The World Bank’s private lending arm is targeting investments in natural gas companies in China, the largest growing market for the fuel.
The International Finance Corp. is investing $150 million in gas distribution company China Tian Lun Gas Holdings Ltd. about two weeks after announcing a $300 million debt-financing deal for China Gas Holdings Ltd. Tian Lun Gas shares jumped the most on record. The IFC will probably invest in two to three other gas distributors in the nation in the “medium term,” according to Lance Crist, the IFC’s global head of oil and gas in Washington.
Chinese gas demand will more than triple from 2012 to 2040 as the nation seeks to diversify away from coal to reduce air pollution, according to the Paris-based International Energy Agency. Gas will account for 11 percent of the country’s primary energy demand in 2040 from 4 percent now, the agency said in its 2014 World Energy Outlook report.
“Gas has traditionally been a very small part of the energy equation in the country, representing only about 5 percent of the energy supply,” Crist said. “The Chinese government itself is targeting to double that to around 10 percent over the next five years and frankly we would like to see it reach more like 15 to 20 percent in the next 25 years.”
Tian Lun Gas rose 9.6 percent by 9:01 a.m. London time after earlier advancing as much as 24 percent, the biggest intraday gain since the shares started trading in November 2010.
Half of the funds for Tian Lun Gas will come from the IFC’s Global Infrastructure Fund, the first Asian deal by the $1.2 billion facility aimed at infrastructure projects in developing countries, according to a statement Monday. The lender, which in 2013 invested in ENN Energy Holdings Ltd., expects to provide a $60 million loan package for Hong Kong-listed Tian Lun Gas in the third quarter, Crist said.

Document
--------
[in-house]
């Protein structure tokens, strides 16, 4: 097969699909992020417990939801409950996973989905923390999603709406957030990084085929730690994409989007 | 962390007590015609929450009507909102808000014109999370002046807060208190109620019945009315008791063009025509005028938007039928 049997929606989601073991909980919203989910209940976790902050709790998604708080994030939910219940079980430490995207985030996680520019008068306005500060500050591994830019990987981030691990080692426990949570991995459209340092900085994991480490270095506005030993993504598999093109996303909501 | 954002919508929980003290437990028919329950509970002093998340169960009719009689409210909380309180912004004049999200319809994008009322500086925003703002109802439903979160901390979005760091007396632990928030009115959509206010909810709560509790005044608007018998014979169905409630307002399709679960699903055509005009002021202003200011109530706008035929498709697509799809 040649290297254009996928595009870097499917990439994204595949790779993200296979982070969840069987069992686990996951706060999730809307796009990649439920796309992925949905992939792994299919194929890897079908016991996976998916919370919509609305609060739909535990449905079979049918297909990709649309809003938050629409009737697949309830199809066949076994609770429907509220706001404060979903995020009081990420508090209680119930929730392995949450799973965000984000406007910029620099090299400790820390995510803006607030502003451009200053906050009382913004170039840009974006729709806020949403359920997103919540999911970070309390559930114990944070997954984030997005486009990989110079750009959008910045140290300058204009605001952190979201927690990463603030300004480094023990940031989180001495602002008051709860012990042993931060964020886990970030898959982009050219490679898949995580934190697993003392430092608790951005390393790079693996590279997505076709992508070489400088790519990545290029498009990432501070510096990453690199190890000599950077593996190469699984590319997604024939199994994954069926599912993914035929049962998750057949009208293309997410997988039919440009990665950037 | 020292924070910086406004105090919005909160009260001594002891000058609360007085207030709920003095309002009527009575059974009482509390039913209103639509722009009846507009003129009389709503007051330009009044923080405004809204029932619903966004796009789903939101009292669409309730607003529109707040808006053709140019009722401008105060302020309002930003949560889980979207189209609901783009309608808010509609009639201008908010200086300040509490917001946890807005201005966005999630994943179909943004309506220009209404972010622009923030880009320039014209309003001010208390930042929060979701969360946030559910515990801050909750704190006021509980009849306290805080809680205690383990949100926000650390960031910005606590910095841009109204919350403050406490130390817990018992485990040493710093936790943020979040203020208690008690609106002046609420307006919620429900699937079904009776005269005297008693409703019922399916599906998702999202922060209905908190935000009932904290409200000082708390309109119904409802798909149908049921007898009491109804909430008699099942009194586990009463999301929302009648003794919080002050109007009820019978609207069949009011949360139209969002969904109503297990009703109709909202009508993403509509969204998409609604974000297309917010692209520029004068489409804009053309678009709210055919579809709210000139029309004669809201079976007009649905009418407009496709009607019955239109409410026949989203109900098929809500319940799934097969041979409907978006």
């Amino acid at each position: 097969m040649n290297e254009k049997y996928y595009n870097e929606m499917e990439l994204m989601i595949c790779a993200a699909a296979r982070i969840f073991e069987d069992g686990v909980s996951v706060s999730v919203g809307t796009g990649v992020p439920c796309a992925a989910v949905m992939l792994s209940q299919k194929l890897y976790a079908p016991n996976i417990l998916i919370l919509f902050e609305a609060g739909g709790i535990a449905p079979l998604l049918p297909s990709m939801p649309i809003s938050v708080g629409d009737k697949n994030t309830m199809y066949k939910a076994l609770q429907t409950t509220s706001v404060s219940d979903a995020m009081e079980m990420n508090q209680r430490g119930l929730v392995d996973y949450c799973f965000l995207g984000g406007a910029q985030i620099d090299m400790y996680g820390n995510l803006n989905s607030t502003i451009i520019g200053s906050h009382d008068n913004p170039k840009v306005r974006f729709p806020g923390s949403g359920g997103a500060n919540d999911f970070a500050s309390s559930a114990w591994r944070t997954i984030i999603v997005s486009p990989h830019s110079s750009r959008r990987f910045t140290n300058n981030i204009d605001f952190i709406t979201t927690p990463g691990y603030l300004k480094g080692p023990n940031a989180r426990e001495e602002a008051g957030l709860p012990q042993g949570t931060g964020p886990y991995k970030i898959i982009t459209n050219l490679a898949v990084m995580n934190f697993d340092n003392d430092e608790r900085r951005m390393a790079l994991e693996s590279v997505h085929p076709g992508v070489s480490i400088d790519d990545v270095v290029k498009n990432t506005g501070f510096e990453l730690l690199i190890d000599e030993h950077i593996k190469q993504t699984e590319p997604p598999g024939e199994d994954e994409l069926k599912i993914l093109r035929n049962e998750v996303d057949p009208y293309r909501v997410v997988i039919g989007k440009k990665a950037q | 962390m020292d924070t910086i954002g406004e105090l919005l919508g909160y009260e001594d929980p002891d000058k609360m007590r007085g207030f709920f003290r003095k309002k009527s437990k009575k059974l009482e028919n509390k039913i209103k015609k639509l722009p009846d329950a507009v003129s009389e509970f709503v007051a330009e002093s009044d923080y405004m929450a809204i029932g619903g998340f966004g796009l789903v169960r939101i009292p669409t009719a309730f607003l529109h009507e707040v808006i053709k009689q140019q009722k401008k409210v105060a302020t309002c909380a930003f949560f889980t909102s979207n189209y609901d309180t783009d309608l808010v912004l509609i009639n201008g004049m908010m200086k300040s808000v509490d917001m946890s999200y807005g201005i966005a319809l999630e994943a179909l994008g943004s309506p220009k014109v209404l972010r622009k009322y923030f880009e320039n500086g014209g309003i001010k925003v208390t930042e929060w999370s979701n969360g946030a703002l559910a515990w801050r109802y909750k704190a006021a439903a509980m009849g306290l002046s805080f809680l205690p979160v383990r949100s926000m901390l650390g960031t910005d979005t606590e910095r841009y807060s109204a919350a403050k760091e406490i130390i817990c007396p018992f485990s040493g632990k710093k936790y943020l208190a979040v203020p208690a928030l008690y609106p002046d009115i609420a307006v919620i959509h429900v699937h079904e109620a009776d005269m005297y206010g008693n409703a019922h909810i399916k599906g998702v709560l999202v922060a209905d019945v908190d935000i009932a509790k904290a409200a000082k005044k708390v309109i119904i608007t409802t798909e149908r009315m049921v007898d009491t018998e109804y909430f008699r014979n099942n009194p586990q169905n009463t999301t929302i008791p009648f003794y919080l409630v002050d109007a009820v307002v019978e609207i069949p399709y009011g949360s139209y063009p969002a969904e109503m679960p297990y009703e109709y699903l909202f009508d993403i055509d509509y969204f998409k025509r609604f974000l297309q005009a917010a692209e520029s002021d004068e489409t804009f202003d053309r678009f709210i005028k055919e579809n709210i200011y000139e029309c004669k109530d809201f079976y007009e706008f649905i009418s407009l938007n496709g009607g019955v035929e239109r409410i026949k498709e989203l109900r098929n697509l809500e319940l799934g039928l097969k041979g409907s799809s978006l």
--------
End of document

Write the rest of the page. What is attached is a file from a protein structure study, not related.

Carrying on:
China will need more energy as people move from rural areas to cities, presenting an opportunity for gas distribution companies, according to Crist. The nation’s demand for the fuel will rise to exceed 600 billion cubic meters (21 trillion cubic feet) by 2014, more than Europe consumes now, the IEA estimates. Usage will reach 390 billion by 2025 from 148 billion in 2012.
“They do have a significant urbanization plan in China,” Crist said. That “represents growth opportunities for these companies. They are growing 20 to 30 percent a year and for us, as an investment proposition, that’s a fantastic outlook.”
The IFC will also seek to invest in China’s liquefied natural gas terminals over the next year or two as private projects develop, he said. China will become the world’s biggest LNG importer after Japan by 2035, BP Plc said in its Energy Outlook. The nation may be one of the first to develop LNG use for river transport in a bid to reduce emissions from diesel, according to the IEA.
“We are looking to see how we can address all aspects of the value chain,” Crist said. “I expect we will be much more heavily involved for instance in the LNG import business, as we are in other countries.”